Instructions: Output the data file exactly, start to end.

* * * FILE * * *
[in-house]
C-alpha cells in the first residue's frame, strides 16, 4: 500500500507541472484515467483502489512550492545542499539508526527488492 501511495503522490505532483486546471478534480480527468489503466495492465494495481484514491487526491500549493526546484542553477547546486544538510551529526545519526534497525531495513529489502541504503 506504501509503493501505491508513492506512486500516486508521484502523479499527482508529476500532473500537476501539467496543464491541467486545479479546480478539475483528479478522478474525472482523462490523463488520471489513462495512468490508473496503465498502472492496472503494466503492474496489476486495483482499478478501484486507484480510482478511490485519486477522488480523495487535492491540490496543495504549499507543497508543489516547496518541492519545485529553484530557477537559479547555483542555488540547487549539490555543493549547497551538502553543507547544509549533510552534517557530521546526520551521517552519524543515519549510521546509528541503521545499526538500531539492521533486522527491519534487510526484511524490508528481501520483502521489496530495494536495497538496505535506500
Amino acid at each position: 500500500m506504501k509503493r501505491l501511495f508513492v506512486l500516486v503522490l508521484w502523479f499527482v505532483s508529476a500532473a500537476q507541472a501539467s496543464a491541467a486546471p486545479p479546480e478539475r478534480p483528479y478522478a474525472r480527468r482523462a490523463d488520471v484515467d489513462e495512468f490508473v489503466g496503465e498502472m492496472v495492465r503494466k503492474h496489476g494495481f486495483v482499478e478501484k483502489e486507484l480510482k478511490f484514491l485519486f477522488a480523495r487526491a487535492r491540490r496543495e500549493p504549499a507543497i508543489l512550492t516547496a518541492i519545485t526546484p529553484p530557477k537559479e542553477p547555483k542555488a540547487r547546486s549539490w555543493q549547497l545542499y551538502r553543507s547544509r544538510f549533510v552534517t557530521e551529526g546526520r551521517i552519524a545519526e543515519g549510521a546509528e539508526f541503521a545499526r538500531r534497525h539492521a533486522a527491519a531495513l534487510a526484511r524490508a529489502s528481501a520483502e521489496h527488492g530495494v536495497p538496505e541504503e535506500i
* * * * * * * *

[in-house]
C-alpha cells in the first residue's frame, strides 16, 4: 500500500507541472484515467483502489512550492545542499539508526527488492 501511495503522490505532483486546471478534480480527468489503466495492465494495481484514491487526491500549493526546484542553477547546486544538510551529526545519526534497525531495513529489502541504503 506504501509503493501505491508513492506512486500516486508521484502523479499527482508529476500532473500537476501539467496543464491541467486545479479546480478539475483528479478522478474525472482523462490523463488520471489513462495512468490508473496503465498502472492496472503494466503492474496489476486495483482499478478501484486507484480510482478511490485519486477522488480523495487535492491540490496543495504549499507543497508543489516547496518541492519545485529553484530557477537559479547555483542555488540547487549539490555543493549547497551538502553543507547544509549533510552534517557530521546526520551521517552519524543515519549510521546509528541503521545499526538500531539492521533486522527491519534487510526484511524490508528481501520483502521489496530495494536495497538496505535506500
Amino acid at each position: 500500500m506504501k509503493r501505491l501511495f508513492v506512486l500516486v503522490l508521484w502523479f499527482v505532483s508529476a500532473a500537476q507541472a501539467s496543464a491541467a486546471p486545479p479546480e478539475r478534480p483528479y478522478a474525472r480527468r482523462a490523463d488520471v484515467d489513462e495512468f490508473v489503466g496503465e498502472m492496472v495492465r503494466k503492474h496489476g494495481f486495483v482499478e478501484k483502489e486507484l480510482k478511490f484514491l485519486f477522488a480523495r487526491a487535492r491540490r496543495e500549493p504549499a507543497i508543489l512550492t516547496a518541492i519545485t526546484p529553484p530557477k537559479e542553477p547555483k542555488a540547487r547546486s549539490w555543493q549547497l545542499y551538502r553543507s547544509r544538510f549533510v552534517t557530521e551529526g546526520r551521517i552519524a545519526e543515519g549510521a546509528e539508526f541503521a545499526r538500531r534497525h539492521a533486522a527491519a531495513l534487510a526484511r524490508a529489502s528481501a520483502e521489496h527488492g530495494v536495497p538496505e541504503e535506500i